If you’re a beginner violinist, there are many things to learn. In addition to learning basic music theory, there are certain maintenance tasks that you must swiftly master to help keep your violin in top playing condition. And although many of those concentrate on instrument care, the one thing that you must learn immediately is how to tune your violin.
Since tuning an instrument isn’t always the most enjoyable task, naturally students want to know how often they should perform it. Indeed, one of the most frequently asked questions is "How often should I tune my violin?"However, the answer isn’t always the same for every player. Your violin is unique, and certain aspects like its age, the materials used when it was made, and the strings you have on it contribute to how often you’ll need to tune it.
General Tuning Rules
- You should check your violin for correct pitch each time you play it. It may not need tuned, but it probably will require it, so go ahead and get your chromatic tuner out before you start practice.
- At first, don’t rely on your own intonation, use an electronic tuner. Pitch pipes or tuning forks will work for you later when you have a better grasp of the correct pitch frequencies.
- If you are using an electronic tuner that sounds the pitch for you (as opposed to a read-out version like the Snark tuner), it will help if the pitch is continuous. The same rule applies to a tuning fork.
- Your stings are under a lot of pressure. Use small adjustments when tuning to prevent breakage (especially the E string) that could damage your violin or your person.
- Always try to bring the string to pitch by working from below it. In other words, it’s easier to gradually increase a flat (too low) string, than it is to bring down the pitch of a string that’s too sharp.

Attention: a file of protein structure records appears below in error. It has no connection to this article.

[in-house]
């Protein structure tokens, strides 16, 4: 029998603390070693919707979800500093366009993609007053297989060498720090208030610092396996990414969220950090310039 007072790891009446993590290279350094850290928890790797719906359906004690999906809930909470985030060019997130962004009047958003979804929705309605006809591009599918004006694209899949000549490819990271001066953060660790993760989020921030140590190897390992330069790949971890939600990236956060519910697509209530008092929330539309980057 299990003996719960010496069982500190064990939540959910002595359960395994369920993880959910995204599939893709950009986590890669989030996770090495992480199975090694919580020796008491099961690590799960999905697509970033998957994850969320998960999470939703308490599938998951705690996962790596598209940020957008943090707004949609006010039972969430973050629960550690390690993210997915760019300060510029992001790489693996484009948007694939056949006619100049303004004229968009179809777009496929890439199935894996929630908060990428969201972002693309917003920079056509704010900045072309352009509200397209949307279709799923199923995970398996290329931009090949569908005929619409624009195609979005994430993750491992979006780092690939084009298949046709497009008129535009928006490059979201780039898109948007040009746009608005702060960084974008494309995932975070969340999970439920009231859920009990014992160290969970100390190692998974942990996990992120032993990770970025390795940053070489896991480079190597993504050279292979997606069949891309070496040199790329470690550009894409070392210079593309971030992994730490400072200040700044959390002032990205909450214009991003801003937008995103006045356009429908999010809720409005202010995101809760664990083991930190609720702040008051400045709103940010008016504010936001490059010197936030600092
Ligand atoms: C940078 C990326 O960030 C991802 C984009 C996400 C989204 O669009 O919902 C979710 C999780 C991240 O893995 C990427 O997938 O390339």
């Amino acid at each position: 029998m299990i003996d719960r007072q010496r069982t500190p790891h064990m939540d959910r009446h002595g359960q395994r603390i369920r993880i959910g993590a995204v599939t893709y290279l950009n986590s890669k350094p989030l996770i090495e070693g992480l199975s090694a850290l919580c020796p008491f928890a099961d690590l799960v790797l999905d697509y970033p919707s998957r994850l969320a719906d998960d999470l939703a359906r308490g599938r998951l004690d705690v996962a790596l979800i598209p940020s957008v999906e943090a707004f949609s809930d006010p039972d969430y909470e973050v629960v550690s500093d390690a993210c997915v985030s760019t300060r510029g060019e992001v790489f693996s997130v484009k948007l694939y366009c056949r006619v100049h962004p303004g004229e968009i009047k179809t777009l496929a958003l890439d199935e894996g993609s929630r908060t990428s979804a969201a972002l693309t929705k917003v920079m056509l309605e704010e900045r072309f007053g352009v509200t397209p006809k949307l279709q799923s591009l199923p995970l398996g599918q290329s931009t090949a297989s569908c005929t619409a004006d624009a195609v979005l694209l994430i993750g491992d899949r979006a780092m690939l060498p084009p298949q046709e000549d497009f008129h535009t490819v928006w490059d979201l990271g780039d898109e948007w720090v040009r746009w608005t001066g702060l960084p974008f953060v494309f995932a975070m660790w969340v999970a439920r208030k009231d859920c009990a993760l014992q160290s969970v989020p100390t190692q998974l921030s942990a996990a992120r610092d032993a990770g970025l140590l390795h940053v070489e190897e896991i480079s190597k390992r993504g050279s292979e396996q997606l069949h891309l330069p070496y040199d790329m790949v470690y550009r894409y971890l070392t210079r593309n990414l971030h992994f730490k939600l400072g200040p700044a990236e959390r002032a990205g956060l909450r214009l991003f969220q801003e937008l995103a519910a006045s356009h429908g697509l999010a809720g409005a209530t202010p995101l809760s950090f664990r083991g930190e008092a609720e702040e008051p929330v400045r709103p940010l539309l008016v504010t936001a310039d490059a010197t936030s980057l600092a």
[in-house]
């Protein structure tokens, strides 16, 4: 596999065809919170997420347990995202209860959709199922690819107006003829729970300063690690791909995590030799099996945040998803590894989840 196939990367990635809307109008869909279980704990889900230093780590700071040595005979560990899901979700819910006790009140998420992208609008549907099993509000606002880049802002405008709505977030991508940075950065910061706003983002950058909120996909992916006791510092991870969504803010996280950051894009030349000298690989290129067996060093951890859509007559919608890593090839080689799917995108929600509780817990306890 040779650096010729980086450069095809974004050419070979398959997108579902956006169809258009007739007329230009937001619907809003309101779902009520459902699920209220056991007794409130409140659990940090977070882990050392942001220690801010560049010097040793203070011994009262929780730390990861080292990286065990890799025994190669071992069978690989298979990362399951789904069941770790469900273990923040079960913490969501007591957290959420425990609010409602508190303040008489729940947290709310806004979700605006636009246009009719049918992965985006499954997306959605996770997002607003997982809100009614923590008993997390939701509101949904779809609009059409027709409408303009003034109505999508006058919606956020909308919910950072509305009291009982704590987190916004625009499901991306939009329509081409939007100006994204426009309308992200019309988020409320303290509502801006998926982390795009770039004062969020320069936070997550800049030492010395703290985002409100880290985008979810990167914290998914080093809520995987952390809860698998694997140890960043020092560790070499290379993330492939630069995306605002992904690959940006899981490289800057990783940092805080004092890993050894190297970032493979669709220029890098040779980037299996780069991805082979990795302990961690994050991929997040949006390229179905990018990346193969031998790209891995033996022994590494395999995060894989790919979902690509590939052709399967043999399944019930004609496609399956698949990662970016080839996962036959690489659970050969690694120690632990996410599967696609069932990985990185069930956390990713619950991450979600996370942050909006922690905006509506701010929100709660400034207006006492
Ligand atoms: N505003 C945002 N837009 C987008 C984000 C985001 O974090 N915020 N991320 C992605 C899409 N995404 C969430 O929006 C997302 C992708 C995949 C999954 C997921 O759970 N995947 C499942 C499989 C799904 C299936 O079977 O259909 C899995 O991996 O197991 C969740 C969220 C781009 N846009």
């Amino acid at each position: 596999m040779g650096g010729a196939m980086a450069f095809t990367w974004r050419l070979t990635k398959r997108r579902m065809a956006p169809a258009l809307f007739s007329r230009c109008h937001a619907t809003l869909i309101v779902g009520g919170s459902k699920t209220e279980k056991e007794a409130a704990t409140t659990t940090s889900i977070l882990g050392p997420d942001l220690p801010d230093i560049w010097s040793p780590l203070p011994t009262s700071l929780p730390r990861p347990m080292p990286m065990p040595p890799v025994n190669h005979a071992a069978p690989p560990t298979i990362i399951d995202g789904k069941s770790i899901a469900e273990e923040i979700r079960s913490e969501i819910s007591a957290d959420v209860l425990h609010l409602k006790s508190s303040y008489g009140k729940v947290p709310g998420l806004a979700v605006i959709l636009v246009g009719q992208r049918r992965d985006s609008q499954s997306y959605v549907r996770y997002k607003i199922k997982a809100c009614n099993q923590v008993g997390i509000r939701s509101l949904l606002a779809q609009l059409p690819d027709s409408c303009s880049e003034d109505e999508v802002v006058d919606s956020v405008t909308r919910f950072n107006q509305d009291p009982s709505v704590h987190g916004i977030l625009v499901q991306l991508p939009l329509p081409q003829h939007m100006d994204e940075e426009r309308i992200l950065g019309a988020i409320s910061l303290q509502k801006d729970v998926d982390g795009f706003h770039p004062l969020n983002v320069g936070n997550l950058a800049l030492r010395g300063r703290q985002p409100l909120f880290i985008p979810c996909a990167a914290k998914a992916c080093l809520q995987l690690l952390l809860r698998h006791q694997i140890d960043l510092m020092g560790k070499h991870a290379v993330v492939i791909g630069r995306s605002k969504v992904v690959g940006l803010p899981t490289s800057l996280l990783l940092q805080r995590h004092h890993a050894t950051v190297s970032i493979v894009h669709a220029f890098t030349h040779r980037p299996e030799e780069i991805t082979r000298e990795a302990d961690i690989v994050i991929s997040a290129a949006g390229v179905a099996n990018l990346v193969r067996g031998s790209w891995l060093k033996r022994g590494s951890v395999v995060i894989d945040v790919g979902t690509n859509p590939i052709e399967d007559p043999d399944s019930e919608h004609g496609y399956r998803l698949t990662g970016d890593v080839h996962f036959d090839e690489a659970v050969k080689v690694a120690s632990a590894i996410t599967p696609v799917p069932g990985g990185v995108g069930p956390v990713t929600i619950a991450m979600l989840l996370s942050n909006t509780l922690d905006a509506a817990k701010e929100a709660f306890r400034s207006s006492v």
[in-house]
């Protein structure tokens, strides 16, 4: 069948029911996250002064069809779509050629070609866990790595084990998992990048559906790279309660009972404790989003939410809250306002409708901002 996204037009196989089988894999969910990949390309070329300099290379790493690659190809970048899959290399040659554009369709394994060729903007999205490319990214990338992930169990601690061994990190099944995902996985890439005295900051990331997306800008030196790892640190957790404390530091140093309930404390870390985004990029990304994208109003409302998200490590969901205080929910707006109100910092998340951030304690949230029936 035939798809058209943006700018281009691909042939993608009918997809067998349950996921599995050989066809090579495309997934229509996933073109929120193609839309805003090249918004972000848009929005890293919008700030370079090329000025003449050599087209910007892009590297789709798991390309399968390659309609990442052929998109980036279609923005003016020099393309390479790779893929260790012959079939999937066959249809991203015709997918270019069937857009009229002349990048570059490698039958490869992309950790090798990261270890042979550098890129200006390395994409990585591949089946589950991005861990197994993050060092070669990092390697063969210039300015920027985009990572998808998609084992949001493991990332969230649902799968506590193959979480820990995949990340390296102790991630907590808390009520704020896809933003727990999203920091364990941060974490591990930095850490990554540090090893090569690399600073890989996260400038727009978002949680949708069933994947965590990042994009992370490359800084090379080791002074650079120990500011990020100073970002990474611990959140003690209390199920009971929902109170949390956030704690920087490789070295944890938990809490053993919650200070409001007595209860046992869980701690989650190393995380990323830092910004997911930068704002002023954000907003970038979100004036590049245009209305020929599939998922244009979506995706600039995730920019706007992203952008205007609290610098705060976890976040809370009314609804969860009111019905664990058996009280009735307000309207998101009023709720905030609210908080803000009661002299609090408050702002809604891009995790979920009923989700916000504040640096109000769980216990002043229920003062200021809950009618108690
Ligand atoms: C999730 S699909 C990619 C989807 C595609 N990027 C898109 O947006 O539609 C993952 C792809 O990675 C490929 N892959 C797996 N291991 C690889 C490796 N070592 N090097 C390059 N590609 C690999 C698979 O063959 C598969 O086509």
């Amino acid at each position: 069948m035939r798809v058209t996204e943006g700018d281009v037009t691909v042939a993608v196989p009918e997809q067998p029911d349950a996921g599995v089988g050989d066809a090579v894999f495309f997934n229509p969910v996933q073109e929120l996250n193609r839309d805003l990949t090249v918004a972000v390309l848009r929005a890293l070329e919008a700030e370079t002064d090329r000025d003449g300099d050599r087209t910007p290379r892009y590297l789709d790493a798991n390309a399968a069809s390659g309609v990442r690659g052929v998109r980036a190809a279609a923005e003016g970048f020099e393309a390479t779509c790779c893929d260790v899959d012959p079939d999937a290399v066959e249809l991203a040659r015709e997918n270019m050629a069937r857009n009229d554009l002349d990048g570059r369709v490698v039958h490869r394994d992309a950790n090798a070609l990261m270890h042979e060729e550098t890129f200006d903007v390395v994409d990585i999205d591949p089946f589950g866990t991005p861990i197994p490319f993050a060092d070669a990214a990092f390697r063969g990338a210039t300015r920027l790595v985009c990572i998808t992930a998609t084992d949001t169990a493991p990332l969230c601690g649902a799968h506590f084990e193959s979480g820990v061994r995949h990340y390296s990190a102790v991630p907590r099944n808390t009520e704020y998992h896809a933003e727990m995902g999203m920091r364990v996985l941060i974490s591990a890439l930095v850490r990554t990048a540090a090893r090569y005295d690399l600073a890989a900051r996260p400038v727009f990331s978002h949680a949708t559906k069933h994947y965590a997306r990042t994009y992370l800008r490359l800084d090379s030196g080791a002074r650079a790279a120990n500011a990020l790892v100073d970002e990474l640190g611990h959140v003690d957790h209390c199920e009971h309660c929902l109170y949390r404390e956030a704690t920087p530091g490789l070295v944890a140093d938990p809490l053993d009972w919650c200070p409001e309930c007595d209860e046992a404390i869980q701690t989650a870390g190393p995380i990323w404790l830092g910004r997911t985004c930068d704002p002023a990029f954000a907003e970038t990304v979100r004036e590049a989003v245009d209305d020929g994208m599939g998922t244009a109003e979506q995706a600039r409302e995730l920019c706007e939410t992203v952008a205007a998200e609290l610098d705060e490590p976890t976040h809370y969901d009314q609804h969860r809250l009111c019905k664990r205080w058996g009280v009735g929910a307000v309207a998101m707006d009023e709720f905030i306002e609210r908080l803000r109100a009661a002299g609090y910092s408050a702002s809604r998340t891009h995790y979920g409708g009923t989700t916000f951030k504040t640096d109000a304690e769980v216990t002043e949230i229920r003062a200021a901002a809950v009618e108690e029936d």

- If your string doesn’t register on your tuner at the correct pitch (e.g. you’re A string is reading B), use the tuning pegs to loosen it slowly, then use your fine tuners to make the final adjustments.
- Every time you tune one of the strings on your violin the others are effected, so be patient. It will take some time getting used to the particular behaviors of your instrument.
- New violin strings will stretch, so expect to tune them more frequently until they settle in.
When it’s Time to Tune
The more you play and practice, the easier it will be for you to hear when your violin needs to be tuned. As mentioned, you should check the pitch of each string every time you play. It’s simply part of being a musician. If you play every day and your strings are well settled, probably your violin will only need minor adjustments to the fine tuners to set it straight. However, if it’s been collecting dust for a few weeks or even months, be prepared to spend some time getting it back in tune.
Student violinists rarely use real sheep gut strings on their instruments, so if your violin goes out of tune while you are playing, or you have to constantly correct large pitch differences, these can indicate other issues that needs attention. Perhaps your pegs need refitted, or you simply need to have the violin restrung. Both of these fixes are relatively inexpensive and can be performed by your local instrument dealer.
A word of caution: if you plan to attempt string replacement on your own, never, never, never remove all of your strings at once. Replace them one at a time. The tension created by the strings holds important pieces of your violin in place (like your soundpost and bridge), and removing all of the strings at once will cause those parts to shift.
You may also want to upgrade your stings from steel to a set of Perlon (a synthetic nylon) strings that are readily available and gaining in popularity. Thomastik-Infeld makes an excellent student set called Alphayue that sound full and rich, and provide splendid playability.
So the answer to the question of "How often should I tune my violin?" really depends on a number of factors. Your specific violin will determine how frequently you need to tune it, and the more you practice this particular skill, your own ability to distinguish pitch will improve.